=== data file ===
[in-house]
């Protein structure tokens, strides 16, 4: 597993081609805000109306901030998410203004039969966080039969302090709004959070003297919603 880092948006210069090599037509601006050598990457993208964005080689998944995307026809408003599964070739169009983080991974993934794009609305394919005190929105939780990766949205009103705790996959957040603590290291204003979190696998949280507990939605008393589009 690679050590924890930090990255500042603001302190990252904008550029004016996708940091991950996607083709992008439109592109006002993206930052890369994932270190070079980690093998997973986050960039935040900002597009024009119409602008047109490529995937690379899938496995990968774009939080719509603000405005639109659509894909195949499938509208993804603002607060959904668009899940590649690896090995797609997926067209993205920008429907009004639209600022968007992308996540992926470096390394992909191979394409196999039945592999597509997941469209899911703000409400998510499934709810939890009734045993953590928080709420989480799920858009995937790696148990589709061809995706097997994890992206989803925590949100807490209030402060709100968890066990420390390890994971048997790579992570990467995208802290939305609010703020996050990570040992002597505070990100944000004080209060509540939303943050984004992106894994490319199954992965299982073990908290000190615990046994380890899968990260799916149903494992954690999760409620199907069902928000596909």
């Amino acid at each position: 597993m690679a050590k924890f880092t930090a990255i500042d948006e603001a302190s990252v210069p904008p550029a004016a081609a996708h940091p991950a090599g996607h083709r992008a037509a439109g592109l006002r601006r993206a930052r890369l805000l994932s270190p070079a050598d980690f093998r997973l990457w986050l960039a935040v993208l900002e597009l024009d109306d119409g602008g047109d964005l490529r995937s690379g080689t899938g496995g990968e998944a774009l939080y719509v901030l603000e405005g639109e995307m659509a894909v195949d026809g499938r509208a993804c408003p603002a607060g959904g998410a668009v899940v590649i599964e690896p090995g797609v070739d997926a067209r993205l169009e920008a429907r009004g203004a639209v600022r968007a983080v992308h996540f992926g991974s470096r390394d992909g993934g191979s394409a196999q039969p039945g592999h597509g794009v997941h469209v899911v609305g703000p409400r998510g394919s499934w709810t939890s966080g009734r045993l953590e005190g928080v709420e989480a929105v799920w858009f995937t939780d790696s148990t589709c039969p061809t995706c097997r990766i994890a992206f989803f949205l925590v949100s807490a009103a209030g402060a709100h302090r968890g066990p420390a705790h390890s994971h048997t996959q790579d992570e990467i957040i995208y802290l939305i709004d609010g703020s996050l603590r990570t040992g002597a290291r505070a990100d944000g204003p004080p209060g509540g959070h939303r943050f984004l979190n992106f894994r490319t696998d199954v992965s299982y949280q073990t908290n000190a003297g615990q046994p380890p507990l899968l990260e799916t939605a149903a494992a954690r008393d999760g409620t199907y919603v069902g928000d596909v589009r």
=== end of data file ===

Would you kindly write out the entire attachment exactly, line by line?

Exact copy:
[in-house]
């Protein structure tokens, strides 16, 4: 597993081609805000109306901030998410203004039969966080039969302090709004959070003297919603 880092948006210069090599037509601006050598990457993208964005080689998944995307026809408003599964070739169009983080991974993934794009609305394919005190929105939780990766949205009103705790996959957040603590290291204003979190696998949280507990939605008393589009 690679050590924890930090990255500042603001302190990252904008550029004016996708940091991950996607083709992008439109592109006002993206930052890369994932270190070079980690093998997973986050960039935040900002597009024009119409602008047109490529995937690379899938496995990968774009939080719509603000405005639109659509894909195949499938509208993804603002607060959904668009899940590649690896090995797609997926067209993205920008429907009004639209600022968007992308996540992926470096390394992909191979394409196999039945592999597509997941469209899911703000409400998510499934709810939890009734045993953590928080709420989480799920858009995937790696148990589709061809995706097997994890992206989803925590949100807490209030402060709100968890066990420390390890994971048997790579992570990467995208802290939305609010703020996050990570040992002597505070990100944000004080209060509540939303943050984004992106894994490319199954992965299982073990908290000190615990046994380890899968990260799916149903494992954690999760409620199907069902928000596909």
């Amino acid at each position: 597993m690679a050590k924890f880092t930090a990255i500042d948006e603001a302190s990252v210069p904008p550029a004016a081609a996708h940091p991950a090599g996607h083709r992008a037509a439109g592109l006002r601006r993206a930052r890369l805000l994932s270190p070079a050598d980690f093998r997973l990457w986050l960039a935040v993208l900002e597009l024009d109306d119409g602008g047109d964005l490529r995937s690379g080689t899938g496995g990968e998944a774009l939080y719509v901030l603000e405005g639109e995307m659509a894909v195949d026809g499938r509208a993804c408003p603002a607060g959904g998410a668009v899940v590649i599964e690896p090995g797609v070739d997926a067209r993205l169009e920008a429907r009004g203004a639209v600022r968007a983080v992308h996540f992926g991974s470096r390394d992909g993934g191979s394409a196999q039969p039945g592999h597509g794009v997941h469209v899911v609305g703000p409400r998510g394919s499934w709810t939890s966080g009734r045993l953590e005190g928080v709420e989480a929105v799920w858009f995937t939780d790696s148990t589709c039969p061809t995706c097997r990766i994890a992206f989803f949205l925590v949100s807490a009103a209030g402060a709100h302090r968890g066990p420390a705790h390890s994971h048997t996959q790579d992570e990467i957040i995208y802290l939305i709004d609010g703020s996050l603590r990570t040992g002597a290291r505070a990100d944000g204003p004080p209060g509540g959070h939303r943050f984004l979190n992106f894994r490319t696998d199954v992965s299982y949280q073990t908290n000190a003297g615990q046994p380890p507990l899968l990260e799916t939605a149903a494992a954690r008393d999760g409620t199907y919603v069902g928000d596909v589009r």